During a meeting with Arkansas Governor Asa Hutchinson and Kansas Governor Laura Kelly on Wednesday, President Donald Trump told reporters that he would soon be done taking the antimalarial drug hydroxychloroquine, CBS News reported. Trump said, “the regimen finishes in a day or two — yeah, I think it’s two days, two days.”
Trump revealed on Monday that he has been taking hydroxychloroquine along with zinc as a preventative measure against COVID-19. The president said that he spoke to the White House doctor about taking the drug to protect against the novel coronavirus, and the White House doctor approved the decision.
Later, the White House doctor spoke out about Trump’s use of hydroxychloroquine, saying “the potential benefit from treatment outweighed the relative risks,” USA Today reported. The White House doctor referenced the fact that Trump’s valet had tested positive for the virus.
According to CBS News, Trump told reporters that he’d been taking a hydroxychloroquine pill daily for about a week-and-a-half. The president’s decision to take the controversial drug has been widely criticized by medical experts, who assert that the drug has not been proven to prevent or treat the novel coronavirus infection.
"It is for each national authority to weigh and assess the evidence for and against the use of this drug…"
— Bloomberg QuickTake (@QuickTake) May 20, 2020
Per USA Today, there isn’t any information yet about how hydroxychloroquine might work to prevent a novel coronavirus infection. So, it’s not clear why the president’s “regimen” of hydroxychloroquine would soon be over or why he would choose to stop taking the drug if he truly believes it will protect him against infection. Given Trump’s assertion that his “regimen” will end in two days and his revelation that he had been taking the drug for about a week and a half, USA Today posited that the president was on a 14-day regimen of the drug dating back to the day that Mike Pence’s press secretary Katie Miller tested positive for the novel coronavirus.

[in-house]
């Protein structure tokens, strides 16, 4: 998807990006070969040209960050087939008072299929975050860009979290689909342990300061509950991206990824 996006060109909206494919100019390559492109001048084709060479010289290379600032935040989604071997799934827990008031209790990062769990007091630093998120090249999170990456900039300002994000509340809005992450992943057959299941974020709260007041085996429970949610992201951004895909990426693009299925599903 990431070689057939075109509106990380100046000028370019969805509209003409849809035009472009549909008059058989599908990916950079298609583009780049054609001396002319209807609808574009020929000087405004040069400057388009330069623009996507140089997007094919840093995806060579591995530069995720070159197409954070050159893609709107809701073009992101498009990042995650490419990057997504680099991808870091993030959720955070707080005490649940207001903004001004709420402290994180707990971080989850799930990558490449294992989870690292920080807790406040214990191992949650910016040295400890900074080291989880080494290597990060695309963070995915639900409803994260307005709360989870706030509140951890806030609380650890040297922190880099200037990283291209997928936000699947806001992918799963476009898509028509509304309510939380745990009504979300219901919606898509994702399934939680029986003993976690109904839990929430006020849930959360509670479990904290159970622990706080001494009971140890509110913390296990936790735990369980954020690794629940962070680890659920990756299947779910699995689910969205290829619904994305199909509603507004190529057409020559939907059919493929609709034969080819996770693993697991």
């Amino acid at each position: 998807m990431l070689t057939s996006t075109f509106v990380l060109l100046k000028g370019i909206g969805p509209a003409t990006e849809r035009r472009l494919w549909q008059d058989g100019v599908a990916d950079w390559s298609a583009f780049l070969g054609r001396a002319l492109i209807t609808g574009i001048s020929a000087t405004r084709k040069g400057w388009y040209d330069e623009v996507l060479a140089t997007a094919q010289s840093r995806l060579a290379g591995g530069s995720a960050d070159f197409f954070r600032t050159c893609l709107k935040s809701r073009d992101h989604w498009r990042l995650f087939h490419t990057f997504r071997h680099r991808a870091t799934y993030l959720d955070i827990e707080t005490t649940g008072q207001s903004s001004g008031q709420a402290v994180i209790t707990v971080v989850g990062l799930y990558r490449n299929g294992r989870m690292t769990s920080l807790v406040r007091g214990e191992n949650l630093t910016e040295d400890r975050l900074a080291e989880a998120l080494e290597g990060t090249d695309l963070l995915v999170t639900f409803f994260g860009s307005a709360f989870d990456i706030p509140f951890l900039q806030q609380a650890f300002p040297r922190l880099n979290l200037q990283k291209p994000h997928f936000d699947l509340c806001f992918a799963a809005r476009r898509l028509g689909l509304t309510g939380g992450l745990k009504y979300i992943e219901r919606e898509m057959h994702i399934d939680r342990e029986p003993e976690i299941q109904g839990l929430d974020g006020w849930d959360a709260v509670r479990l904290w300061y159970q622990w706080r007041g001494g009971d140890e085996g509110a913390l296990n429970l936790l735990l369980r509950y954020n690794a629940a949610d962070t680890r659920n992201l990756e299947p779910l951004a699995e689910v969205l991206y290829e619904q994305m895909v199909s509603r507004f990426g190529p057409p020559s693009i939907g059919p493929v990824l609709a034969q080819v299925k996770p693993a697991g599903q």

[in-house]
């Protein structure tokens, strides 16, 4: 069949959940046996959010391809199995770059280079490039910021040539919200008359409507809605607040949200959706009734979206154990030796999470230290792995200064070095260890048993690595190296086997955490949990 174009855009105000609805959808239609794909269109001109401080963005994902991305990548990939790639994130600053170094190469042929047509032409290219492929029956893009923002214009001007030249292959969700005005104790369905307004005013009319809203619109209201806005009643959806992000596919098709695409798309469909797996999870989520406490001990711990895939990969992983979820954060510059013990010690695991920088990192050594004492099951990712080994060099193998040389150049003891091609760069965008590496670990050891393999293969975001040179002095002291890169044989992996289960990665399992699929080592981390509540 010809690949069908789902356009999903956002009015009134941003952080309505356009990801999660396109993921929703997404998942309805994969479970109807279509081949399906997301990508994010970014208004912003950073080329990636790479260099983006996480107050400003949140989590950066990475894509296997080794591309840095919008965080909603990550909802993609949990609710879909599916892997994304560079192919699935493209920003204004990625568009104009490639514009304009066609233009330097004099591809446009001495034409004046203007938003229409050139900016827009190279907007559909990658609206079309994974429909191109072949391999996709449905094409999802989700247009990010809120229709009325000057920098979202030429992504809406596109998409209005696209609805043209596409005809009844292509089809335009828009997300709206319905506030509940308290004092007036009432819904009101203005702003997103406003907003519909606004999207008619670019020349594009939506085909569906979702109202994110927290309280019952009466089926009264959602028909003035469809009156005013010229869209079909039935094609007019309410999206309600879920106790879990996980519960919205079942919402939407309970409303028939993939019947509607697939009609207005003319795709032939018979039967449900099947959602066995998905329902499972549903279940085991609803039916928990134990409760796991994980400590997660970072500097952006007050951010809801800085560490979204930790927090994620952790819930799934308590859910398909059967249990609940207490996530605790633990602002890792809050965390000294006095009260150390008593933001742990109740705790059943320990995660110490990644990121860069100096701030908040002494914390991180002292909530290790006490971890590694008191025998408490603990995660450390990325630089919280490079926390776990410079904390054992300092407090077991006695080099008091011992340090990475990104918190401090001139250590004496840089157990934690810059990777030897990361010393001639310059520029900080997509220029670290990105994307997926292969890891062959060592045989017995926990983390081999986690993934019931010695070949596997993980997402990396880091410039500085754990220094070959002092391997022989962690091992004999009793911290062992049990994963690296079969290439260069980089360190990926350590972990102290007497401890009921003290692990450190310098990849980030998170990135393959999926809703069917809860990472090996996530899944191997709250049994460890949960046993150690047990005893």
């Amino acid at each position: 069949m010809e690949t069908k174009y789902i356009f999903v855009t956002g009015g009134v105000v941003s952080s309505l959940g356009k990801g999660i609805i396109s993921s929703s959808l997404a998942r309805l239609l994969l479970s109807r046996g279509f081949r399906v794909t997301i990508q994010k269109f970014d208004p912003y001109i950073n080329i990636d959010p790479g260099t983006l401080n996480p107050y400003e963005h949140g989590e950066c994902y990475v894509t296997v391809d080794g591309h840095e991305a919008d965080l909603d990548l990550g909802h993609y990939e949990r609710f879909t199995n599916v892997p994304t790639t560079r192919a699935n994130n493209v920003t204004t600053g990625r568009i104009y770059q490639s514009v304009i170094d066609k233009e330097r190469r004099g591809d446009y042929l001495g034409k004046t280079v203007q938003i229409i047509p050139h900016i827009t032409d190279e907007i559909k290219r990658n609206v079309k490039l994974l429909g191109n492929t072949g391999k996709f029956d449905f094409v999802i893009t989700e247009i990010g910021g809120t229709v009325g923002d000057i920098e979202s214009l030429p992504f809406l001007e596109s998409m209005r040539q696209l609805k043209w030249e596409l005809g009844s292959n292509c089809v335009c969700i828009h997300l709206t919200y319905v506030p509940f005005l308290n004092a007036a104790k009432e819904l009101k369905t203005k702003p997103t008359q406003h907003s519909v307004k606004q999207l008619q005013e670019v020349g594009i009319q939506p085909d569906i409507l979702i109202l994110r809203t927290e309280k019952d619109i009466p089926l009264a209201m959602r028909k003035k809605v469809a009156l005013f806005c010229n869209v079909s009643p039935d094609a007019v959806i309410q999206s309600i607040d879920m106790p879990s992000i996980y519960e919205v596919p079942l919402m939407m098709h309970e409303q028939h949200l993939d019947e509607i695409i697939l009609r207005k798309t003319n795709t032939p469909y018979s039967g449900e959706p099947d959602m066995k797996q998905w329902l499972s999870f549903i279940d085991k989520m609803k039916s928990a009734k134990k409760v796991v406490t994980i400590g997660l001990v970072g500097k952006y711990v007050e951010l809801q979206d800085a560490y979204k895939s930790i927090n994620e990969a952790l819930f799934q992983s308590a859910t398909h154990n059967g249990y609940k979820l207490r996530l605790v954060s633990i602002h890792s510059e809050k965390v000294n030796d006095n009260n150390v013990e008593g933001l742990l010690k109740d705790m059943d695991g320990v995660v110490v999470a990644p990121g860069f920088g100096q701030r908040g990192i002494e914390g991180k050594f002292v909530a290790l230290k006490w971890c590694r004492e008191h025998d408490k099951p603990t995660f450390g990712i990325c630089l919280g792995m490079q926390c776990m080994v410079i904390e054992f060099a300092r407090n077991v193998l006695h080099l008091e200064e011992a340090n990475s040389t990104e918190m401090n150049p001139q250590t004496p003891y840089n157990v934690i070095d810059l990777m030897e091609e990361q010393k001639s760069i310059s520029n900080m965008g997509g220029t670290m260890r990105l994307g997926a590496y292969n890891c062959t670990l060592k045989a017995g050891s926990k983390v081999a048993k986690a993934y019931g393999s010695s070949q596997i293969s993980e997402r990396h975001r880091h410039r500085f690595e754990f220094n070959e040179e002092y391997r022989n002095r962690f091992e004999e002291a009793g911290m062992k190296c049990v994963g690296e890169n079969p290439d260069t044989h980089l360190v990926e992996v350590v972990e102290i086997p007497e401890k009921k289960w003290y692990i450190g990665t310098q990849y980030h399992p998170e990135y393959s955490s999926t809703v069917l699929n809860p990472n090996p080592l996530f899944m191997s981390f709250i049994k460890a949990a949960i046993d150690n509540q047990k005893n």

According to the Mayo Clinic, when hydroxychloroquine is taken to prevent contracting malaria it should be taken for one to two weeks before going to a place where malaria infection is possible, and then taken for four weeks after possible exposure. So, the dosing schedule that President Trump appears to be on doesn’t reflect the way the drug would be taken to prevent malaria.
The FDA has warned against the use of hydroxychloroquine to prevent or treat the novel coronavirus, according to USA Today. The few trials that have been done with hydroxychloroquine have not yielded positive results. One study even found that patients with COVID-19 who are given hydroxychloroquine are more likely to die.